It made me wonder if Devon and I needed to fear having her return during the night, but I decided not to get caught up in this woman's craziness. I did call the police and reported what I knew and gave the dispatcher my home address. The encounter also made me wonder about the vigilante sentiment that Trump and his followers seem to embrace. Is this part of making American Great Again? Vigilantes driving around the streets? How bold and foolish this woman was to drive down our driveway. How entitled she seemed to feel and certainly acted.

Tuesday, September 5, 2017

#SOL17: Saying No to Best Practices

(M.A.Reilly, 2017)

I woke up this morning and realized that I am tired of best practices. In education and otherwise. Every fall with the startup of school comes the ads, tweets, and posts for best practices of this and that. It's like some absurd Seuss riddle and frankly it is well past time to say no to the whole idea of a best practice in learning. It cannot exist. The logic is flawed.

To me the use of the word, best, is an example of foolish coding.  Place that adjective before any noun and it is likely an invitation to think that the matter has been determined. When used in education to connote a practice, it begs the question why someone or group would want to reduce discussion about learning and variables and anomalies. It also belies context. How could any one practice simply be best? For whom? In what situation?

Kurt Godel's Incompleteness theorem told us that best as the exclusive correlative of excellence was simply not possible. There is always that which does not fit neatly within a given set. I wonder if we might do better to consider the exception rather than the comfortable fit? 

Sunday, September 3, 2017

25 Books that Helped Me To Notice

from The Poetics of Space.

I wish I knew you. I wish I could stand for a moment in that corridor of craft and doubt where you will spend so much of your time. But I don’t and I can’t. Eavan Boland, A Journey with Two Maps: Becoming a Woman Poet (p. 249). 

Under my childhood bed were boxes of writing--mostly poems. None survive to this day. On the walls of my childhood bedroom were images I painted. On the radiator were plants. And on the shelves were books. A large part of being a writer is listening and noticing. Below are a handful of books that have helped me to notice differently, listen attentively. Some are fiction, most not.

What books help you live more wide awake?

  1. Bachelard, Gaston. (1958/2014). The Poetics of Space. New York: Penguin Classics.
  2. Bateson, Mary Catherine. (2010). Composing a Further Life: The Age of Active Wisdom. New York: Knopf.
  3. Berger, John & Jean Mohr. (2011). Another Way of Telling. New York: Vintage.
  4. Berry, Wendell. (1996). The Unsettling of America: Culture & Agriculture. Sierra Club Books.
  5. Boland, Eavan. (2011). A Journey with Two Maps: Becoming a Woman Poet. New York: W.W. Norton.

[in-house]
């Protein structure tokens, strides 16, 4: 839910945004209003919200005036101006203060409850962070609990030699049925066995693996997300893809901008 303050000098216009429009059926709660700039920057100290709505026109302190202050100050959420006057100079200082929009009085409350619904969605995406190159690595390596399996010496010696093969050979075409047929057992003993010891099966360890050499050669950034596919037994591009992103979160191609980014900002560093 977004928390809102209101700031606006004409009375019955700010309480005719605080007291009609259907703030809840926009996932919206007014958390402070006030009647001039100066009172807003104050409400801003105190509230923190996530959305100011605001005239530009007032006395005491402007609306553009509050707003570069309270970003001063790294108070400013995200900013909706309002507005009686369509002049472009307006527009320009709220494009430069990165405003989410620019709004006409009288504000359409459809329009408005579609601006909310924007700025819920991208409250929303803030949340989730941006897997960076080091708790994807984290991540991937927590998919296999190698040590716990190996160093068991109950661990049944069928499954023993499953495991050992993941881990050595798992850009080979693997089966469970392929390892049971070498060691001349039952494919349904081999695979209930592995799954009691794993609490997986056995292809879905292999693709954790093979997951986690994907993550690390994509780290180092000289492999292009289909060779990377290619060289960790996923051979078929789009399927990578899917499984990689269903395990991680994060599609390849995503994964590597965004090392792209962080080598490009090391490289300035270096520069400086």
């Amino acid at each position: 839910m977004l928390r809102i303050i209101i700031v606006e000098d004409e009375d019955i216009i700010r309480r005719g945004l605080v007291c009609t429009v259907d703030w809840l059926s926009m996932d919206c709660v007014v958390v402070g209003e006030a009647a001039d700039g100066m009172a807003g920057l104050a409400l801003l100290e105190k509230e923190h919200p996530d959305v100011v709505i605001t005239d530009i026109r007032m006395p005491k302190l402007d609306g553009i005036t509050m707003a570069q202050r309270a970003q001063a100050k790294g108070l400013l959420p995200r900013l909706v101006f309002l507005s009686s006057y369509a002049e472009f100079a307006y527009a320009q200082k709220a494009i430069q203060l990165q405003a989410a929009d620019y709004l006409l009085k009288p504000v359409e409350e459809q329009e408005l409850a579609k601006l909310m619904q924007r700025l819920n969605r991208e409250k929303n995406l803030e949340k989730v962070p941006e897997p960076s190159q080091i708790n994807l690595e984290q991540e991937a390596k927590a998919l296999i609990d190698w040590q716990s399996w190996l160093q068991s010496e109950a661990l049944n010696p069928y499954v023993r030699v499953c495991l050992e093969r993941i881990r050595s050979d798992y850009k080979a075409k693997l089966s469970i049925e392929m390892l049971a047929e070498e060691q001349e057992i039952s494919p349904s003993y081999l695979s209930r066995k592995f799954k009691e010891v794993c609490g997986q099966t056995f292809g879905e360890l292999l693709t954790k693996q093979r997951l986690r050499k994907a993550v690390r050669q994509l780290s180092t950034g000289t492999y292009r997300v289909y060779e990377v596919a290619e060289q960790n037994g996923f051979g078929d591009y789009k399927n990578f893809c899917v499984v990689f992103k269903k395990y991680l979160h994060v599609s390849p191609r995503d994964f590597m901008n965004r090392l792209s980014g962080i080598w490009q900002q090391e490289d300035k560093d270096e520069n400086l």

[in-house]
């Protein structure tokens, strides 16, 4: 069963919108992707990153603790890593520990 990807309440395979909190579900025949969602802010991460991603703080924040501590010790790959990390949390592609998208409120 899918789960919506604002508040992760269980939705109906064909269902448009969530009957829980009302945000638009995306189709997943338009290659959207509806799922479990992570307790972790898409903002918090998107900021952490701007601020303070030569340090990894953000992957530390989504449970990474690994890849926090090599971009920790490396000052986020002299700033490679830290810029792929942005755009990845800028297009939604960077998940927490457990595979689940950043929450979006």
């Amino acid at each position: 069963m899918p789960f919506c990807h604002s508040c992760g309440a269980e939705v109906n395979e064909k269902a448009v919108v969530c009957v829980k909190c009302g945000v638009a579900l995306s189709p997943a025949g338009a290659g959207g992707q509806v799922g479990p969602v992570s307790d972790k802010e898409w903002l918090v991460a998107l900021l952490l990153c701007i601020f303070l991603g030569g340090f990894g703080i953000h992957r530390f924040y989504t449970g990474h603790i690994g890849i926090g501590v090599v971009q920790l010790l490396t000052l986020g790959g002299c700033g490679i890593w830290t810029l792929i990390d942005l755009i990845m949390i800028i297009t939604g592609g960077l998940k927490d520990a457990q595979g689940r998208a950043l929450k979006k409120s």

6. Carse, James. (1986). Finite and Infinite Games. New York: The Free Press. 
  7. Danticat, Edwidge. (2011). Create Dangerously: The Immigrant Artist at Work. New York: Vintage.
  8. Diaz, Junot. (2012). This is How You Lose Her. New York: Riverhead.
  9. Dillard, Annie. (2013). Teaching a Stone to Talk: Expeditions and Encounters, Revised Edition. New York: Perennial.
  10. Gaiman Neil. (2013). The Ocean at the End of the Lane: Audio CD. New York: William Morrow. (I could listen to him read for weeks and weeks.)
  11. Heaney, Seamus. (1997). The Spirit Level: Poems. New York: Farrar, Straus & Giroux. 
  12. Heaney, Seamus. (2011). Human Chain: Poems. New York: Farrar, Straus & Giroux. 
  13. Heat-Moon, William Least. (2012). Blue Highways: A Journey Into America. New York: Little Brown & Company.
  14. hooks, bell. (1997). Bone Black: Memoirs of a Girlhood. New York: Holt.
  15. Kawabata, Yasunari. (1972/2006). Palm-of-the-Hand Stories. Translated by Lane Dunlop. New York: Farrar, Straus & Giroux.
  16. Lewis, C.S. (2009). A Grief Observed. New York: HarperCollins.
  17. McCarthy, Cormac. (2007). The Road. New York: Vintage.
  18. Merton, Thomas. (1979). Love and Living. New York: Farrar, Straus & Giroux.
  19. Morrison, Toni. (2008). What Moves at the Margin: Selected Nonfiction. Jackson, MS: University Press of Mississippi.
  20. Oliver, Mary. (2006). Thirst. New York: Penguin.
  21. Rich, Adrienne. (2002). The Fact of a Doorframe: Poems 1950-2001 New York: W.W. Norton.
  22. Ruefle, Mary. (2017). On Imagination. Brooklyn, NY: Sarabande Books.
  23. Rumi, Jalal al-Din. (2010). The Essential Rumi. Translated by Coleman Barks. New York: HarperCollins.
  24. Solnit, Rebecca. (2010). A Field Guide To Getting Lost. New York: Penguin.
  25. Whyte, David. (2015). Consolations: The Solace, Nourishment and Underlying Meaning of Everyday Words. May Rivers Press: Langley, WA.

from On Imagination.